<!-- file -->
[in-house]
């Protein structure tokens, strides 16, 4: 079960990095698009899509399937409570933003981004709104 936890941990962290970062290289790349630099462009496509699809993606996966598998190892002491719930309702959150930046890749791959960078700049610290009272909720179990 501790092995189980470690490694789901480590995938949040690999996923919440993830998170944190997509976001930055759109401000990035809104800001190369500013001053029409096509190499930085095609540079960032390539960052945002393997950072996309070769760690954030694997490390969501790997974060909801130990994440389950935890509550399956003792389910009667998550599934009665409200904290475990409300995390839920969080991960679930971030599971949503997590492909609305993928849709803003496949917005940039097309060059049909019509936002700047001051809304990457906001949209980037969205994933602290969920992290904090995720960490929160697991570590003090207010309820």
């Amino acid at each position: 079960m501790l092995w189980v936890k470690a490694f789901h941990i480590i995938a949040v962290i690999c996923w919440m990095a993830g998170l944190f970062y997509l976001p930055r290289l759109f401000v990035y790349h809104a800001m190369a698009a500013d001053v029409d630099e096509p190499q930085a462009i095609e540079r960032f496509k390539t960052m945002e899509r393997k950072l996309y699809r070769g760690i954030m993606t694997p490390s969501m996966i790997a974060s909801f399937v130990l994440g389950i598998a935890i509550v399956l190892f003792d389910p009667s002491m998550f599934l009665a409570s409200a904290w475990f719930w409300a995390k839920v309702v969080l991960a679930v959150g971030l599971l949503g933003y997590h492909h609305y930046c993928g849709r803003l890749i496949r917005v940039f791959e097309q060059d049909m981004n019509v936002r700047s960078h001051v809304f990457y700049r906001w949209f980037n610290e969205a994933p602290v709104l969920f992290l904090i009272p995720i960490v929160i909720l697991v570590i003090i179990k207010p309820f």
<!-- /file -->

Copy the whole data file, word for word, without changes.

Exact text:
[in-house]
């Protein structure tokens, strides 16, 4: 079960990095698009899509399937409570933003981004709104 936890941990962290970062290289790349630099462009496509699809993606996966598998190892002491719930309702959150930046890749791959960078700049610290009272909720179990 501790092995189980470690490694789901480590995938949040690999996923919440993830998170944190997509976001930055759109401000990035809104800001190369500013001053029409096509190499930085095609540079960032390539960052945002393997950072996309070769760690954030694997490390969501790997974060909801130990994440389950935890509550399956003792389910009667998550599934009665409200904290475990409300995390839920969080991960679930971030599971949503997590492909609305993928849709803003496949917005940039097309060059049909019509936002700047001051809304990457906001949209980037969205994933602290969920992290904090995720960490929160697991570590003090207010309820």
């Amino acid at each position: 079960m501790l092995w189980v936890k470690a490694f789901h941990i480590i995938a949040v962290i690999c996923w919440m990095a993830g998170l944190f970062y997509l976001p930055r290289l759109f401000v990035y790349h809104a800001m190369a698009a500013d001053v029409d630099e096509p190499q930085a462009i095609e540079r960032f496509k390539t960052m945002e899509r393997k950072l996309y699809r070769g760690i954030m993606t694997p490390s969501m996966i790997a974060s909801f399937v130990l994440g389950i598998a935890i509550v399956l190892f003792d389910p009667s002491m998550f599934l009665a409570s409200a904290w475990f719930w409300a995390k839920v309702v969080l991960a679930v959150g971030l599971l949503g933003y997590h492909h609305y930046c993928g849709r803003l890749i496949r917005v940039f791959e097309q060059d049909m981004n019509v936002r700047s960078h001051v809304f990457y700049r906001w949209f980037n610290e969205a994933p602290v709104l969920f992290l904090i009272p995720i960490v929160i909720l697991v570590i003090i179990k207010p309820f």